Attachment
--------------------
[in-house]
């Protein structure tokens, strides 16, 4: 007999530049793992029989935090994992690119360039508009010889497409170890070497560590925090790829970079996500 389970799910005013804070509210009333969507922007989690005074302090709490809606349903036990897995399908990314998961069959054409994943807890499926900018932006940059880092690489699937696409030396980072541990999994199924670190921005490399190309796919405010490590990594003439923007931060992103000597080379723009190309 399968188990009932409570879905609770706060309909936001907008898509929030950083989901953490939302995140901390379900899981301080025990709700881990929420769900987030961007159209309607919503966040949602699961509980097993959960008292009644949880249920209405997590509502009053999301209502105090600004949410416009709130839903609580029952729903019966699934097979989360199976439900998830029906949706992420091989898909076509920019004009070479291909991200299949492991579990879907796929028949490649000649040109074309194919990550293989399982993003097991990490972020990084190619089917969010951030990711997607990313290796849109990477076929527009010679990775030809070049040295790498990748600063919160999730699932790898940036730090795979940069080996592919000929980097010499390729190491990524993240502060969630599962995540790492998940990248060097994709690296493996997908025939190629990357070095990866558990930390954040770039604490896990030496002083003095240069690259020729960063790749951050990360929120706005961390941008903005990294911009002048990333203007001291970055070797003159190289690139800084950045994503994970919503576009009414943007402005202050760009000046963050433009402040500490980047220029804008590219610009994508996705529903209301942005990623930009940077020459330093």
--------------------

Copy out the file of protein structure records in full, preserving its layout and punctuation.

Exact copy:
[in-house]
């Protein structure tokens, strides 16, 4: 007999530049793992029989935090994992690119360039508009010889497409170890070497560590925090790829970079996500 389970799910005013804070509210009333969507922007989690005074302090709490809606349903036990897995399908990314998961069959054409994943807890499926900018932006940059880092690489699937696409030396980072541990999994199924670190921005490399190309796919405010490590990594003439923007931060992103000597080379723009190309 399968188990009932409570879905609770706060309909936001907008898509929030950083989901953490939302995140901390379900899981301080025990709700881990929420769900987030961007159209309607919503966040949602699961509980097993959960008292009644949880249920209405997590509502009053999301209502105090600004949410416009709130839903609580029952729903019966699934097979989360199976439900998830029906949706992420091989898909076509920019004009070479291909991200299949492991579990879907796929028949490649000649040109074309194919990550293989399982993003097991990490972020990084190619089917969010951030990711997607990313290796849109990477076929527009010679990775030809070049040295790498990748600063919160999730699932790898940036730090795979940069080996592919000929980097010499390729190491990524993240502060969630599962995540790492998940990248060097994709690296493996997908025939190629990357070095990866558990930390954040770039604490896990030496002083003095240069690259020729960063790749951050990360929120706005961390941008903005990294911009002048990333203007001291970055070797003159190289690139800084950045994503994970919503576009009414943007402005202050760009000046963050433009402040500490980047220029804008590219610009994508996705529903209301942005990623930009940077020459330093």